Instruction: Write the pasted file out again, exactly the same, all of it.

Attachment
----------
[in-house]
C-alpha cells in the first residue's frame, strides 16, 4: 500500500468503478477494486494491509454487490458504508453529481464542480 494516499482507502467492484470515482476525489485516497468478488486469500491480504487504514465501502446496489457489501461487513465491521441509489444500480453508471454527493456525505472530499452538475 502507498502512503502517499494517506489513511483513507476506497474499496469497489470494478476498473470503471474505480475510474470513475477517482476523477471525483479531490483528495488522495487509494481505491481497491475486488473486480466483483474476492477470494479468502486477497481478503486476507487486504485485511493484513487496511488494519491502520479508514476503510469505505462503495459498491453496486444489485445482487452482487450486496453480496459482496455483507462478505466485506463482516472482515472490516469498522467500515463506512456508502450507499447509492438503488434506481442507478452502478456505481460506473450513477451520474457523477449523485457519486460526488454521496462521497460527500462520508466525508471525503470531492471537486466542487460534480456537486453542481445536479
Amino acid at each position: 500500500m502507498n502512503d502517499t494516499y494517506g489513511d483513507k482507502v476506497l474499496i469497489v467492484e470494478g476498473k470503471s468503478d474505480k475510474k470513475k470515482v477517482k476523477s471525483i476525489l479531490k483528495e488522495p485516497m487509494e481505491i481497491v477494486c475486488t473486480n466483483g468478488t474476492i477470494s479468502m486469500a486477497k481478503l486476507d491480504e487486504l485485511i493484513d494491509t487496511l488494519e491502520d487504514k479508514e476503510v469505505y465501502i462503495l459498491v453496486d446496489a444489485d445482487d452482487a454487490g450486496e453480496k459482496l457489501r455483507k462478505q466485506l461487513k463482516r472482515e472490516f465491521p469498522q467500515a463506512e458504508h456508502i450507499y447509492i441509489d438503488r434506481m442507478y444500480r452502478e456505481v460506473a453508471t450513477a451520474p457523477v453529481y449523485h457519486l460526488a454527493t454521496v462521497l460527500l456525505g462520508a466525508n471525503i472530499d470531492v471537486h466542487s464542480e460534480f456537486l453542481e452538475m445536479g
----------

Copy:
[in-house]
C-alpha cells in the first residue's frame, strides 16, 4: 500500500468503478477494486494491509454487490458504508453529481464542480 494516499482507502467492484470515482476525489485516497468478488486469500491480504487504514465501502446496489457489501461487513465491521441509489444500480453508471454527493456525505472530499452538475 502507498502512503502517499494517506489513511483513507476506497474499496469497489470494478476498473470503471474505480475510474470513475477517482476523477471525483479531490483528495488522495487509494481505491481497491475486488473486480466483483474476492477470494479468502486477497481478503486476507487486504485485511493484513487496511488494519491502520479508514476503510469505505462503495459498491453496486444489485445482487452482487450486496453480496459482496455483507462478505466485506463482516472482515472490516469498522467500515463506512456508502450507499447509492438503488434506481442507478452502478456505481460506473450513477451520474457523477449523485457519486460526488454521496462521497460527500462520508466525508471525503470531492471537486466542487460534480456537486453542481445536479
Amino acid at each position: 500500500m502507498n502512503d502517499t494516499y494517506g489513511d483513507k482507502v476506497l474499496i469497489v467492484e470494478g476498473k470503471s468503478d474505480k475510474k470513475k470515482v477517482k476523477s471525483i476525489l479531490k483528495e488522495p485516497m487509494e481505491i481497491v477494486c475486488t473486480n466483483g468478488t474476492i477470494s479468502m486469500a486477497k481478503l486476507d491480504e487486504l485485511i493484513d494491509t487496511l488494519e491502520d487504514k479508514e476503510v469505505y465501502i462503495l459498491v453496486d446496489a444489485d445482487d452482487a454487490g450486496e453480496k459482496l457489501r455483507k462478505q466485506l461487513k463482516r472482515e472490516f465491521p469498522q467500515a463506512e458504508h456508502i450507499y447509492i441509489d438503488r434506481m442507478y444500480r452502478e456505481v460506473a453508471t450513477a451520474p457523477v453529481y449523485h457519486l460526488a454527493t454521496v462521497l460527500l456525505g462520508a466525508n471525503i472530499d470531492v471537486h466542487s464542480e460534480f456537486l453542481e452538475m445536479g